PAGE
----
NEWS

University purchases language software

Mango offers students opportunity to learn 60 foreign languages

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“Mango Languages is a web-based language learning software that includes immersion courses in 60 foreign languages and 17 English as a second languages courses,” Director of Collection Initiatives Carla Lee said.

The University Library system recently purchased a new language learning software named Mango, which is intended to help students, faculty and staff learn new languages more quickly and help them practice outside the classroom free of charge.

“Mango Languages is a web-based language learning software that includes immersion courses in 60 foreign languages and 17 English as a second languages courses,” Director of Collection Initiatives Carla Lee said.

The University used a trial subscription last year and, based on positive feedback from users, decided to purchase the software, which costs the University $15,000 per year.

“It was one-on-one learning, and it was nice because you’re outside of the classroom,” second-year College student Kathleen Smith said, who used the trial software for French. “It’s another way to reinforce what you’re learning from your professor. It’s easy, and you can do it on your own time.”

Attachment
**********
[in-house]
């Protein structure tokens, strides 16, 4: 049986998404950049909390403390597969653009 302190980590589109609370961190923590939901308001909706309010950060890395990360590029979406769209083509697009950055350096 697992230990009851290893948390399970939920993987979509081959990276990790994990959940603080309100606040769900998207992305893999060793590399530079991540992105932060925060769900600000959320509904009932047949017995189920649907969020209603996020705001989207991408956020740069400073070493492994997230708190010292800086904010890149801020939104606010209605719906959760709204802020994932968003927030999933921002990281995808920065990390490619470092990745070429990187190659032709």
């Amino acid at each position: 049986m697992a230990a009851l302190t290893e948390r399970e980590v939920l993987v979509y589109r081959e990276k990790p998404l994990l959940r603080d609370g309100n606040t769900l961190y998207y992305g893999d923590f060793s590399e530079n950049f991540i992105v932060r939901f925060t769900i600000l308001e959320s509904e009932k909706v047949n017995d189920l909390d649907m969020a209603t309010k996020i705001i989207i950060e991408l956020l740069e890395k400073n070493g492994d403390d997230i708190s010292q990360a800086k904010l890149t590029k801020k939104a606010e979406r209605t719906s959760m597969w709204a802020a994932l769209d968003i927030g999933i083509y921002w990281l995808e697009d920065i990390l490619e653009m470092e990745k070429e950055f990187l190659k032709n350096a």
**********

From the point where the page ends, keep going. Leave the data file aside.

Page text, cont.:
After creating an account, the site tracks users’ learning hours, courses studied and lessons completed. Each language contains subdivisions — for example, the Spanish section consists of Conversational Spanish, Medical Spanish and Romance Spanish. Within each subdivision, there are units, which help users learn the basics.

Lee said Mango is not a substitute for an academic language course. Using Mango also does not provide any course credit, but rather it aims to teach at a conversational level, which proves especially advantageous for students involved in international research projects or studying abroad.

“In the future I’m planning on studying abroad in France, and I feel like Mango is a great way to prepare, because it offers a more comprehensive review than what you get in the classroom,” Smith said. “Classes are usually focused around grammar, but with Mango I have the opportunity to learn useful ways to communicate about everyday life.”


Published August 28, 2014 in News







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